Communications, Energy and Paperworkers Union of Canada v. Native Child and Family Services of Toronto

Supreme Court of Canada — [2010] 2 S.C.R. 737

Ontario Jurisdiction over Indians

Summary

This decision is about the labour relations of an agency operating with an aboriginal clientele fall under federal jurisdiction. Since the essential nature of the agency’s activities is to give children’s aid, it is provincial, not federal.

If the aboriginal character of agency’s activities is predominant, Native Child would be considered as a federal undertaking and would be subject to federal laws.

Issue

Do the labour relations of the Native Child and Family Services of Toronto (“Native Child”) fall under federal or provincial jurisdiction?


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Quebec (Attorney-General) v. Moses

Supreme Court of Canada – [2010] 1 S.C.R 557

Quebec ConsultationEnvironmental assessmentTreaties

Summary

Because of this decision, both federal and provincial environmental assessment processes must be conducted in some cases, sometimes resulting in duplication.

The Court addresses the interpretation of modern treaties such as the James Bay Northern Quebec Agreement. It concludes that since they resemble modern contracts a lot more than historical treaties, they should not be interpreted with the same liberal rules.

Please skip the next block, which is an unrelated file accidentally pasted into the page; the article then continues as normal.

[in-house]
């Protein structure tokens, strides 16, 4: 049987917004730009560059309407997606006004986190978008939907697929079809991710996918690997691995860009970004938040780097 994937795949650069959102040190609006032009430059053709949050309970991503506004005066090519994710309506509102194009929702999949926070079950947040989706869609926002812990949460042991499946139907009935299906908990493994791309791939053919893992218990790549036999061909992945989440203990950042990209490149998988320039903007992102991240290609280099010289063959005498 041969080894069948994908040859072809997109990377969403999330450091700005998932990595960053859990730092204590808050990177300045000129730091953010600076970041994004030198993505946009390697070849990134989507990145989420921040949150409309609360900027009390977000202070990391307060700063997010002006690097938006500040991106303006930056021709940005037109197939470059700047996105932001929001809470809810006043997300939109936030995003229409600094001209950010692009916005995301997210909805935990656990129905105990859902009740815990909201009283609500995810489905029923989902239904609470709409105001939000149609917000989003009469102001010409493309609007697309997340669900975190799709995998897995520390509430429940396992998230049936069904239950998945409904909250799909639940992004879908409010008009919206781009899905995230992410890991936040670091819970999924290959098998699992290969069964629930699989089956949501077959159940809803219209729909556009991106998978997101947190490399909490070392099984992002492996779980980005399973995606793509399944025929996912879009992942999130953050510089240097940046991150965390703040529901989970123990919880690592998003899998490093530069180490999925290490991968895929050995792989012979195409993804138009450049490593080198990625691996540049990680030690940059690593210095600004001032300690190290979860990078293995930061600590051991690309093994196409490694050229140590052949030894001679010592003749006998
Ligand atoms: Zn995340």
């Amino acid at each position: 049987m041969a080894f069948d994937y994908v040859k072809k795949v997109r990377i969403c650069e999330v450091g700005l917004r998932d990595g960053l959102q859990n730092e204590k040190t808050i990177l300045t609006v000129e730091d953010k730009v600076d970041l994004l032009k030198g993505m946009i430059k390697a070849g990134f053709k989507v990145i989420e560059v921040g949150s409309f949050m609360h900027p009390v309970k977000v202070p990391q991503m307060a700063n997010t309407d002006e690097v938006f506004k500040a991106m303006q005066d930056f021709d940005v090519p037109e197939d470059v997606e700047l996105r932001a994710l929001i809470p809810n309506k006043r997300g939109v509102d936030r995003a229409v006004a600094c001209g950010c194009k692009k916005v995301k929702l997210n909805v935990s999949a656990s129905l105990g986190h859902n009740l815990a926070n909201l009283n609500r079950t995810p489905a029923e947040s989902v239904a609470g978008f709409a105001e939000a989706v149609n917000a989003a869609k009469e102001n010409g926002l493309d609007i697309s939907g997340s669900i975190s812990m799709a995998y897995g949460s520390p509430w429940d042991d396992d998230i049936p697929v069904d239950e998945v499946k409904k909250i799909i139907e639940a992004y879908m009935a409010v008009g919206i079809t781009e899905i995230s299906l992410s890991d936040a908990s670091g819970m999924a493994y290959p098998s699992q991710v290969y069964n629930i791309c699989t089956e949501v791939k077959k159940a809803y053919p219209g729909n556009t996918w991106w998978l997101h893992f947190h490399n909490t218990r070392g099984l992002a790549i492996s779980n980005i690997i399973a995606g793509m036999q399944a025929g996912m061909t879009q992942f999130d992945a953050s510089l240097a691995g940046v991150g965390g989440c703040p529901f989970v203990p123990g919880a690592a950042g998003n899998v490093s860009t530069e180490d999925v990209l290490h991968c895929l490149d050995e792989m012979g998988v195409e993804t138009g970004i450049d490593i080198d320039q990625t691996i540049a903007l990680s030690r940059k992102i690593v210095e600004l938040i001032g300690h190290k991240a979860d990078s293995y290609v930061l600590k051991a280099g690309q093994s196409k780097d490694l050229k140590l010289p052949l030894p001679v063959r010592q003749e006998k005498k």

Issue

Does the JBNQA exempt a mining project within its territory from an independent environmental assessment inquiry by the federal government?


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McIvor v. Canada (Registrar of Indian and Northern Affairs)

Court of Appeal for British Columbia – 2009 BCCA 153

British Columbia DiscriminationIndian ActStatus

Summary

This case put an end to some discrimination between men and women in the application of the Indian Act.

Before, an Indian woman who married a non-Indian man lost her status, while an Indian man who married a non-Indian woman gave his wife the status. The Court confirms that corrections brought to this situation in 1985 by Parliament were not sufficient in putting an end to such inequality between men and women.

Issue

Do the provisions of section 6 of the Indian Act violate the Canadian Charter of Rights and Freedoms because of discrimination based on sex and marital status, and can Grismer’s children be entitled to Indian status even if their paternal grandfather and mother are non-Indian?


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Ermineskin Indian Band and Nation v. Canada

Supreme Court of Canada – [2009] 1 S.C.R. 222

Alberta Fiduciary dutyIndian ActTreaties

Summary

The fiduciary obligation of the Crown is not breached because it paid interest on Indian moneys instead of investing them in a diversified portfolio. The fiduciary obligation of the Crown requires the use of discretion in the best interests of the bands; however this does not necessitate investment.

Issue

Does the fiduciary obligation of the Crown necessitate the investment of royalties received on behalf of the Samson and Ermineskin Indian bands? If not, does its chosen method of calculation and payment of interest constitute a breach of the fiduciary duty?


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R. v. Kapp

Supreme Court of Canada – [2008] 2 S.C.R. 483

British Columbia Aboriginal rightsCanadian Charter of Rights and FreedomsDiscrimination

Summary

The Supreme Court confirmed that “preferential” measures towards Aboriginals in terms of fisheries (exlusive periods, for example) are valid and legal in Canadian law, and they do not violate the Canadian Charter of Rights and Freedoms.

Issue